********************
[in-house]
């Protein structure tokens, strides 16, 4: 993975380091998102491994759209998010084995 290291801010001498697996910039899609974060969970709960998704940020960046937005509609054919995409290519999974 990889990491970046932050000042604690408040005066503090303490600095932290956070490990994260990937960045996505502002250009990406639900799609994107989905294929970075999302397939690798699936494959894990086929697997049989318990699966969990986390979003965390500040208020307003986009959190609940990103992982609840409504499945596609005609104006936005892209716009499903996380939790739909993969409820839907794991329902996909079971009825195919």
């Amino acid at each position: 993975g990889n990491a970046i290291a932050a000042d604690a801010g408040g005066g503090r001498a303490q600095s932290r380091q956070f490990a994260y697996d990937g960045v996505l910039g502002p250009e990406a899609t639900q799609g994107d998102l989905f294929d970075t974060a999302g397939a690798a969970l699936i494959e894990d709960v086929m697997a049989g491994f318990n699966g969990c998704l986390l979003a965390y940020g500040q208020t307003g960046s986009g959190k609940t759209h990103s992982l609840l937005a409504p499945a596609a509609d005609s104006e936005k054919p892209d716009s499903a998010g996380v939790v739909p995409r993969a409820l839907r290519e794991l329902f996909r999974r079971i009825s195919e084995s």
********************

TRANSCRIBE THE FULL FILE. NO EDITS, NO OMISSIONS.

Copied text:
[in-house]
């Protein structure tokens, strides 16, 4: 993975380091998102491994759209998010084995 290291801010001498697996910039899609974060969970709960998704940020960046937005509609054919995409290519999974 990889990491970046932050000042604690408040005066503090303490600095932290956070490990994260990937960045996505502002250009990406639900799609994107989905294929970075999302397939690798699936494959894990086929697997049989318990699966969990986390979003965390500040208020307003986009959190609940990103992982609840409504499945596609005609104006936005892209716009499903996380939790739909993969409820839907794991329902996909079971009825195919």
């Amino acid at each position: 993975g990889n990491a970046i290291a932050a000042d604690a801010g408040g005066g503090r001498a303490q600095s932290r380091q956070f490990a994260y697996d990937g960045v996505l910039g502002p250009e990406a899609t639900q799609g994107d998102l989905f294929d970075t974060a999302g397939a690798a969970l699936i494959e894990d709960v086929m697997a049989g491994f318990n699966g969990c998704l986390l979003a965390y940020g500040q208020t307003g960046s986009g959190k609940t759209h990103s992982l609840l937005a409504p499945a596609a509609d005609s104006e936005k054919p892209d716009s499903a998010g996380v939790v739909p995409r993969a409820l839907r290519e794991l329902f996909r999974r079971i009825s195919e084995s």